The Dehydration of Tobermorite

H. F. W. Taylor
Department of Chemistry, University of Aberdeen, Scotland

Abstract: Tobermorite [Ca4 (Si6O18H2)Ca·4H2O] is a hydrated calcimn silicate mineral with a layer structure which in some respects resembles that of vermiculite. Its dehydration has been studied using single crystals from Ballyeraigy, N. Ireland. The three most frequently encountered hydration states are characterized by basal spacings (d002) of 14.0, 11.3 and 9.35 Å. Dehydration to the 9.35 Å state is complete by 300°C and is accompanied by a stacking change so that the pseudo-cell (a 5.58, b 3.66, c 18.70 Å) becomes A-face centered. The 9.35 Å structure persists up to 700°C, by which temperature all the water has been expelled, and there is some evidence that interlayer Si-O-Si bonds are formed to an increasing extent as the temperature rises.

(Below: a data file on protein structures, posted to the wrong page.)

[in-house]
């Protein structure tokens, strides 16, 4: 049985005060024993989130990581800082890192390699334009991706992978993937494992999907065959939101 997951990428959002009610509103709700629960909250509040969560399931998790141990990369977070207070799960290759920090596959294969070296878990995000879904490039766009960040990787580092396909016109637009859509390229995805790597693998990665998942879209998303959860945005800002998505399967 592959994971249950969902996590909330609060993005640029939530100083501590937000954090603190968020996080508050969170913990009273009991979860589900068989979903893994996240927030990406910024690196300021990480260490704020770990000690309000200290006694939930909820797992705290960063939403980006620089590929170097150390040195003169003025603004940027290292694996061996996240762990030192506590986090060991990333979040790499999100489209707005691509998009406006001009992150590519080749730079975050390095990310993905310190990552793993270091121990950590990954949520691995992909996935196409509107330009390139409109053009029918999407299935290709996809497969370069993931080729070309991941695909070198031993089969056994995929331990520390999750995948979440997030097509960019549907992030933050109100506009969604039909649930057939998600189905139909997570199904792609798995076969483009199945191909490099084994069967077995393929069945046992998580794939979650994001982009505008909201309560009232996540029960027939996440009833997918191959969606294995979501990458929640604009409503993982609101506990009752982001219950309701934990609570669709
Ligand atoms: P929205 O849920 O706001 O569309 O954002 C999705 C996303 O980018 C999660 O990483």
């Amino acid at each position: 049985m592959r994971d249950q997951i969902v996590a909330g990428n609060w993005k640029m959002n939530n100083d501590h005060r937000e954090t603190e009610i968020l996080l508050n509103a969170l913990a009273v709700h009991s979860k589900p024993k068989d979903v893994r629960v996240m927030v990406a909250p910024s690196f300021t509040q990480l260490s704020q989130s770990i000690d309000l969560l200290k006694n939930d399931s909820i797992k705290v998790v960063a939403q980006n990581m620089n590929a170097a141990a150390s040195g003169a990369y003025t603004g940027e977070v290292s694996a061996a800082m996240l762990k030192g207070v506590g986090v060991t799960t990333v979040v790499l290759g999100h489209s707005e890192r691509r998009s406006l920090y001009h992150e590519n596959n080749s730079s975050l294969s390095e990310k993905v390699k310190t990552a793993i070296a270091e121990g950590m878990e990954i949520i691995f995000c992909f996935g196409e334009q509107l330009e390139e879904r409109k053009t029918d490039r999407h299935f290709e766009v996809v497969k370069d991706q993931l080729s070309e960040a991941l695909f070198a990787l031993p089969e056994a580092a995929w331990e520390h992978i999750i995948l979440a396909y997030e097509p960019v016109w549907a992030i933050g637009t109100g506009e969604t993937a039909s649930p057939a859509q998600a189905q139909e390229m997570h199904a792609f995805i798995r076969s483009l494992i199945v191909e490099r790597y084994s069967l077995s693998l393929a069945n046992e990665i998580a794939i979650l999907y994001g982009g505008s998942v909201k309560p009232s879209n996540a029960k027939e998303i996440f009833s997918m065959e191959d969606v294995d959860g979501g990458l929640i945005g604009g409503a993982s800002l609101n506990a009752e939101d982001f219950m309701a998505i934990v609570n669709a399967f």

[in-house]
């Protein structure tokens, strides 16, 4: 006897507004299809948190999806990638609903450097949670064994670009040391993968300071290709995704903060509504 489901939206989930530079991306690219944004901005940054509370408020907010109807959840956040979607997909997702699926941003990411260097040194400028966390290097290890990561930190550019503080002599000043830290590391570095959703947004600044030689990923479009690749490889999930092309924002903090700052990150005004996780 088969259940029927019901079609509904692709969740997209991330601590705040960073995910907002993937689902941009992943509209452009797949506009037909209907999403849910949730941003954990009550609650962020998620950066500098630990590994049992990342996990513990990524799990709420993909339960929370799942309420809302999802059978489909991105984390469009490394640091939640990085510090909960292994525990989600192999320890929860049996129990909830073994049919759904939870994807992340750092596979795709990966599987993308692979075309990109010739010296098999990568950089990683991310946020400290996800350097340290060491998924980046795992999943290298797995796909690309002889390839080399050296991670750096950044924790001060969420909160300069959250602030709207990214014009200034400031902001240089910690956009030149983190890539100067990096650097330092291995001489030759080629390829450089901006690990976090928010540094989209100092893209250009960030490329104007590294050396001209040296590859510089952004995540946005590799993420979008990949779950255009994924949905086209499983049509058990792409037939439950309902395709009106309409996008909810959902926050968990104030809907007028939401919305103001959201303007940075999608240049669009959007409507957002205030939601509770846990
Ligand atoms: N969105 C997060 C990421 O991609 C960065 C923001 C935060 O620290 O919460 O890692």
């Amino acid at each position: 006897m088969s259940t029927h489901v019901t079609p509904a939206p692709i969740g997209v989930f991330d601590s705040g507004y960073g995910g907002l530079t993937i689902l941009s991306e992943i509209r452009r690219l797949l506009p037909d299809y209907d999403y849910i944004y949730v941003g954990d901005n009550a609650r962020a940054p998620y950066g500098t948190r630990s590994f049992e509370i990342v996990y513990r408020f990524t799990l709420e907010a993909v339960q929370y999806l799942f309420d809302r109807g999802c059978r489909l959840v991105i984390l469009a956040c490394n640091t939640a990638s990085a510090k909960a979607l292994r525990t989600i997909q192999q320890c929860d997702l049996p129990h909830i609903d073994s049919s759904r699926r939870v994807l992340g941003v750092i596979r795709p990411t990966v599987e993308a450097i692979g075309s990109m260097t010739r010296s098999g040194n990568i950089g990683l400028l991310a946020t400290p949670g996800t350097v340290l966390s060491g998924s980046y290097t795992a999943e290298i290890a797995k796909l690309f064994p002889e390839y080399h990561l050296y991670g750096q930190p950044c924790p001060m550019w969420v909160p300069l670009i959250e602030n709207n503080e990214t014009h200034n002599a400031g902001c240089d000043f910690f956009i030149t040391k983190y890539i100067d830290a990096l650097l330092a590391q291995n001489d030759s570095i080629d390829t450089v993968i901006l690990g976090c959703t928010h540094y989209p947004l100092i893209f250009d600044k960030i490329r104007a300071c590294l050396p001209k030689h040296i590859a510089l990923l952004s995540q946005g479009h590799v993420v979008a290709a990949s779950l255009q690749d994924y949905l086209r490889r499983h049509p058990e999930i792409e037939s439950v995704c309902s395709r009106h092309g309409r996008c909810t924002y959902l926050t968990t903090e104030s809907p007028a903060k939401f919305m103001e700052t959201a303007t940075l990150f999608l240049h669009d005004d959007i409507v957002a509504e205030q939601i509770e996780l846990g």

At about 800°C the 9.35 Å hydrate changes to β-CaSiO3 twinned in two orientations. The b-axis of the 9.35 Å hydrate becomes b for both orientations of the product, and the (201) planes of the latter are formed parallel to the (101) and (101H-̄) planes of the original material. The mechanism of the change is discussed and is compared with some other transformations occurring under similar conditions. An orientation-determining step is suggested in which the principal effect is a migration of silicon atoms or ions, the calcium-oxygen skeleton remaining relatively undisturbed.

Clays and Clay Minerals; 1957 v. 6; no. 1; p. 101-109; DOI: 10.1346/CCMN.1957.0060109
© 1957, The Clay Minerals Society
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